Is the Intoxilyzer 5000 racially and genetically biased?

There may be a legitimate question that the Intoxlyzer 5000 does discriminate against African-Americans.  This test is in use throughout much of DoD.  It seems at least worth researching and filing a Houser motion in regard to this technology if your client is African-American, and perhaps if the client is a woman.  See United States v. Houser, 36 M.J. 392 (C.A.A.F. 1993), which sets out six factors a judge should use to determine the admissibility of expert testimony.  In my view, Houser can be used also to challenge the actual “science” underlying testimony for something such as a breath-test machine.  In United States v. Griffin, 50 M.J. 278 (C.A.A.F. 1999), the Court of Appeals for the Armed Forces makes specific the application of the Daubert factors under a Houser analysis.

Colin Miller, KKK In A Box?: Connecticut To Replace Controversial Intoxilyzer 5000 With Equally Controversial Alcotest 7110 MKIII-C, EvidenceProf Blog, 15 February 2009.

The basis for this claim is that that “Dr. Michael Hlastala, a lung physiologist at the University of Washington, examined research of other lung physiologists and with his own research determined the Intoxilyzer 5000 does not adequately test black men.” (Specifically, according to Hlastala, the lung capacity of an African-American male is approximately 3% smaller than that of a Caucasian. “Because of the smaller capacity, an arrestee must expel a greater fraction of his lung capacity, [and] the Intoxilyzer 5000 results are inflated by a factor of 3 percent,” Hlastala concluded).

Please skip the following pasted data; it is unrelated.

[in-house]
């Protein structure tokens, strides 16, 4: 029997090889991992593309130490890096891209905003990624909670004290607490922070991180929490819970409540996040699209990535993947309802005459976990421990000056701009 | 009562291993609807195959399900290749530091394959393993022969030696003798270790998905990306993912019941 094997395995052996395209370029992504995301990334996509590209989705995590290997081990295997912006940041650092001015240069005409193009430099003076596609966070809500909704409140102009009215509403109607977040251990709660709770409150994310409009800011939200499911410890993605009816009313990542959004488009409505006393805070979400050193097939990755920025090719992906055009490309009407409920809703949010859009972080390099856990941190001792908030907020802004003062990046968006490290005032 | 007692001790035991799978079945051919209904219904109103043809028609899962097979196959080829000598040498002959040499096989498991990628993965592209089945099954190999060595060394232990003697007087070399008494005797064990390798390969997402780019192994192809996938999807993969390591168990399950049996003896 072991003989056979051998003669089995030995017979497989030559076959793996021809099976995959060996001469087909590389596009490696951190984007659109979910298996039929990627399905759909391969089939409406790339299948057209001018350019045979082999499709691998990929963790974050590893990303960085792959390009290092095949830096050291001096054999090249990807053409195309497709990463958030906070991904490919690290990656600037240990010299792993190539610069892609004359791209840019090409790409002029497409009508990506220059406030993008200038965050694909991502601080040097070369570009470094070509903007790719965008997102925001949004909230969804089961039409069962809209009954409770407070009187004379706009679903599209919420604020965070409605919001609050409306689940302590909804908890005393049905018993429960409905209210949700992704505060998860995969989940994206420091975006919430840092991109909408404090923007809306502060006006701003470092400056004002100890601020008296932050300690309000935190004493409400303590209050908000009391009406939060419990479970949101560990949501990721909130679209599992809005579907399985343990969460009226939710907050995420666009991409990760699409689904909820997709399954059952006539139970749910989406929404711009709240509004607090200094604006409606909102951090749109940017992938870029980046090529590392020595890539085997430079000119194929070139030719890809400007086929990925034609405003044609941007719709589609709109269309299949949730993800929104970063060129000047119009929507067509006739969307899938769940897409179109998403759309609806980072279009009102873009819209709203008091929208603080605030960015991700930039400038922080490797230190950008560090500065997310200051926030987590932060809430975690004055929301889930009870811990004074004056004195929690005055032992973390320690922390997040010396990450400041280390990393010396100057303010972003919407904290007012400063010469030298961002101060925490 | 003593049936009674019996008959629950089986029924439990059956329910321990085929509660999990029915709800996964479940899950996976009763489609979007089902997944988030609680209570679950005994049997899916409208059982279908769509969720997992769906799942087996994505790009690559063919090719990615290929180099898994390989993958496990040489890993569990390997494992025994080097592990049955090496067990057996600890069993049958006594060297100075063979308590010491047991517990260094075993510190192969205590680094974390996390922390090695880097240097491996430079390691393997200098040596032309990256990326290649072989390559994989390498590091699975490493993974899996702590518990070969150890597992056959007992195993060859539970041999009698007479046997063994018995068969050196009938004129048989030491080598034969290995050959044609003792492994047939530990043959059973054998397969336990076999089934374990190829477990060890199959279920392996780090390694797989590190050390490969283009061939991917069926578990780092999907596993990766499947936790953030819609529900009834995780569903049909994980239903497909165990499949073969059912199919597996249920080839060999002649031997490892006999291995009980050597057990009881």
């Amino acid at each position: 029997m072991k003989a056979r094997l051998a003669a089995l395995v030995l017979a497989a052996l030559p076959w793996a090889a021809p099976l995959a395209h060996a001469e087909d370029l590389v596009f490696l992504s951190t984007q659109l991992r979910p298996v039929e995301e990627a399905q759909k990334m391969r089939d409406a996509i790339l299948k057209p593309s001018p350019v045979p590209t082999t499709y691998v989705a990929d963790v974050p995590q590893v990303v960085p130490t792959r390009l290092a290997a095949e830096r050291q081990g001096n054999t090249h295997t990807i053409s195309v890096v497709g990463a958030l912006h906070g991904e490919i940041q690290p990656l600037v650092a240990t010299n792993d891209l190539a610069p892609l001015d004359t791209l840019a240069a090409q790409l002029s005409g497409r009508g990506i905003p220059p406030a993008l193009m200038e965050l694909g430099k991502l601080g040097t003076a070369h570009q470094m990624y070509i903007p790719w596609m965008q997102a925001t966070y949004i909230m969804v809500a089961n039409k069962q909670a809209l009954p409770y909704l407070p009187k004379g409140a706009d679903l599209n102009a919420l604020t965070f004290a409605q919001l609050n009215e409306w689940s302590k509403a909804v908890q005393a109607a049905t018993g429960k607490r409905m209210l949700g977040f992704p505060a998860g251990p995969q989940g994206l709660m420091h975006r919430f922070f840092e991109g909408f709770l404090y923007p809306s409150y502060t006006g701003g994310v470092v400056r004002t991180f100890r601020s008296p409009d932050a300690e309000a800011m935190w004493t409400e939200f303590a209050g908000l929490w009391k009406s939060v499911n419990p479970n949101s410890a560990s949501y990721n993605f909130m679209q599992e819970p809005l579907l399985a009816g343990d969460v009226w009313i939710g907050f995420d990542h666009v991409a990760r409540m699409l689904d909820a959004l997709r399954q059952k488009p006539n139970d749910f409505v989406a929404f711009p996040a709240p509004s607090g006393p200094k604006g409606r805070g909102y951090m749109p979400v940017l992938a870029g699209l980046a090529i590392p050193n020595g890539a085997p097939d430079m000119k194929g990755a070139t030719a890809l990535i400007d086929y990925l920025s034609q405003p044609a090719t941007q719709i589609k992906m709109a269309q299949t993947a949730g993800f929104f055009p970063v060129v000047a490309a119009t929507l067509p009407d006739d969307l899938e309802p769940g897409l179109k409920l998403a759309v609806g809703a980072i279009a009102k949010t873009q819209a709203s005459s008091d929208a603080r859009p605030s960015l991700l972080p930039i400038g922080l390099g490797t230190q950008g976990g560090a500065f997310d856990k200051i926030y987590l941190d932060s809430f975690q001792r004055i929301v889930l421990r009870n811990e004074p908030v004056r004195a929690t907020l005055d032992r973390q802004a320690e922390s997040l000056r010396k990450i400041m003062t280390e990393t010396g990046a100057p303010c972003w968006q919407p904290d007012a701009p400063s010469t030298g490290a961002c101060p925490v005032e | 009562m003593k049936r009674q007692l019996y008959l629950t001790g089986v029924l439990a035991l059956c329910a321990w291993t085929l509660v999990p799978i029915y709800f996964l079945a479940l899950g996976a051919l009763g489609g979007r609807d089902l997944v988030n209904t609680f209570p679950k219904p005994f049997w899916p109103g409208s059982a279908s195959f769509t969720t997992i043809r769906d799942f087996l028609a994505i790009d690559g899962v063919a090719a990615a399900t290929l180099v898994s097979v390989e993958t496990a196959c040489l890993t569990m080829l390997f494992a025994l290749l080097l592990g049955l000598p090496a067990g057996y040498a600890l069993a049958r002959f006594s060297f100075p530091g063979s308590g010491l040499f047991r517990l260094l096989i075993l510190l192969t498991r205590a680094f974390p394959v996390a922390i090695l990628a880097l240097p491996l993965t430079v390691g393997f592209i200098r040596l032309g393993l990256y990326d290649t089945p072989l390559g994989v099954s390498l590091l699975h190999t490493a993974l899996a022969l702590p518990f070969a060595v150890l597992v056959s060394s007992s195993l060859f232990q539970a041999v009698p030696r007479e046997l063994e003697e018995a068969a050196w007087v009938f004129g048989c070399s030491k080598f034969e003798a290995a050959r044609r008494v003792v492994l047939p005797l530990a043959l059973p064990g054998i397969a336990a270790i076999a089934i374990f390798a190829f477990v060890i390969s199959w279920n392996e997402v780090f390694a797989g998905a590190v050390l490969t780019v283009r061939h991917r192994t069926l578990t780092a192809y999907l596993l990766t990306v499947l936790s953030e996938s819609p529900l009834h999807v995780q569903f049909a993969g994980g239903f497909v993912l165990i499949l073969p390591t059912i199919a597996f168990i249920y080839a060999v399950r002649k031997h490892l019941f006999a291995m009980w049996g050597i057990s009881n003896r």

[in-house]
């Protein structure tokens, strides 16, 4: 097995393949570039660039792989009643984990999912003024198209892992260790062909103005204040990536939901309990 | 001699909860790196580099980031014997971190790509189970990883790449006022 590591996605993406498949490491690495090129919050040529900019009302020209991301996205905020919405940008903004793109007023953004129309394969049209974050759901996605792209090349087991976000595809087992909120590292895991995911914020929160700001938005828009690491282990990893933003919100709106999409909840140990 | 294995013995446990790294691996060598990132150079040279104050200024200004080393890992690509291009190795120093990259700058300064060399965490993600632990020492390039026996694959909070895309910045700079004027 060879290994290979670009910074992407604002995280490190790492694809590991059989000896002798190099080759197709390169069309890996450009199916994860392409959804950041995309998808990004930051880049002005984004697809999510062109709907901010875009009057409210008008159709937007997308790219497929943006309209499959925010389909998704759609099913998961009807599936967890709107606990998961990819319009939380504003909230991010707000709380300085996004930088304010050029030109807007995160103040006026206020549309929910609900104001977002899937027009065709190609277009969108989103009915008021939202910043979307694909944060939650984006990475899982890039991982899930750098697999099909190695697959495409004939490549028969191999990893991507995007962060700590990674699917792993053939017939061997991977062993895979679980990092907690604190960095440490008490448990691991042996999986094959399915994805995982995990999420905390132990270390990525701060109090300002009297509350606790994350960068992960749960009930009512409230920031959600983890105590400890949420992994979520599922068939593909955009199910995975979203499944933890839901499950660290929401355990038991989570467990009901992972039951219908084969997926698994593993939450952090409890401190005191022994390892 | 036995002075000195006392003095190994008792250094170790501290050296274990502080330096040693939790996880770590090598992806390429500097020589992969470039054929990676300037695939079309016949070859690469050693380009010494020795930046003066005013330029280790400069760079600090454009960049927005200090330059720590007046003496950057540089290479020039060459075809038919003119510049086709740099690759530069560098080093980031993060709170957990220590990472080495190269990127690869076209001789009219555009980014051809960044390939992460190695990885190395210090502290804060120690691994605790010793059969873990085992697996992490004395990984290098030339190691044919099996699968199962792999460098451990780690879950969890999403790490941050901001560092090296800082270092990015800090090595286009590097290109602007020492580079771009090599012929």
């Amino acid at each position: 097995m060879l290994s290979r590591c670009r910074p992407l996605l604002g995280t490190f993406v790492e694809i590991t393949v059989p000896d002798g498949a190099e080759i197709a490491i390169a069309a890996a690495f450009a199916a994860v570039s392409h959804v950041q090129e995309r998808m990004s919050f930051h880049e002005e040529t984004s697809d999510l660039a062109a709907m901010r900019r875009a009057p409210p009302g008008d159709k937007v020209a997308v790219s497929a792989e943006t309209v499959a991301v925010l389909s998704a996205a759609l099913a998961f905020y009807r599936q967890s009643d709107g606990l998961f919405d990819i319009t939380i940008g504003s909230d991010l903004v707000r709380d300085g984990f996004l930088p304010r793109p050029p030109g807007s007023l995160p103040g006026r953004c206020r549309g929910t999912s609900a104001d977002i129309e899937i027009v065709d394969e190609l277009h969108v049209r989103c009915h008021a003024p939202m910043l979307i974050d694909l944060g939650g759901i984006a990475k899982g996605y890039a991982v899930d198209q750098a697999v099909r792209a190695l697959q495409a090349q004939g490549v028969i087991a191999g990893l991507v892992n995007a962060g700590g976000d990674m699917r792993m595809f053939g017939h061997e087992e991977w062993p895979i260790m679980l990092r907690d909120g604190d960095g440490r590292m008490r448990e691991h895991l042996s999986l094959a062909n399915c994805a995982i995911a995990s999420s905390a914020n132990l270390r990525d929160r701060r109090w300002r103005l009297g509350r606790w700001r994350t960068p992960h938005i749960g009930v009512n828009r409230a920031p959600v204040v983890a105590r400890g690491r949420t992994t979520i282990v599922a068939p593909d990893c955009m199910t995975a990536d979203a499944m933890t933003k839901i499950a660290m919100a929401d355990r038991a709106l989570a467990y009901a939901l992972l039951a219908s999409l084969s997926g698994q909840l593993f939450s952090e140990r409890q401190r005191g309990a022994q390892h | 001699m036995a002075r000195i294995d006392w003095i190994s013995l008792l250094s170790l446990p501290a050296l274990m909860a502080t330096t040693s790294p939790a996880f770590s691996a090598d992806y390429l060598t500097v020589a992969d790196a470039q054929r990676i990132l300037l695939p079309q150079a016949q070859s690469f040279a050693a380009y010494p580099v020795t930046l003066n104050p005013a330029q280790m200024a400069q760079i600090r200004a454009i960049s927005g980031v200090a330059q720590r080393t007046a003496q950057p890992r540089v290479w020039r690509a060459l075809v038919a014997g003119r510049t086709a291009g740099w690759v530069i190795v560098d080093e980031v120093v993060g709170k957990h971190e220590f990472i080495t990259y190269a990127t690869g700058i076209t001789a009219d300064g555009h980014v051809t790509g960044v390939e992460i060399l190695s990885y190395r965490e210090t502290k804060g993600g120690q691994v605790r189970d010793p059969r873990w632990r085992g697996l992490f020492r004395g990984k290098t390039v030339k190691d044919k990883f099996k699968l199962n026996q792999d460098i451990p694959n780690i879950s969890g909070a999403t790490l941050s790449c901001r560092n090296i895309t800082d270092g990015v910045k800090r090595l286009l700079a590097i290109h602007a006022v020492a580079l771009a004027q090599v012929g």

Prof. Miller’s other posts on this subject are at:

Judiciary Under The Influence?: New Jersey Supreme Court Hears Arguments On Reliability of Breathalyzer Alternative, 8 January 2008.

Judiciary Under The Influence, Take 2: Supreme Court of New Jersey Approves Use Of Alcotest 7110 For Drunk Driving Cases, 18 March 2008.

Judiciary Under The Influence, Take 3: New Jersey Faces Observation Period Problems With Alcotest, 12 December 2008.  According to this piece, there may also be artificially high readings for women.

My favorite text is Lawrence Taylor, Drunk Driving Defense, 6th ed.

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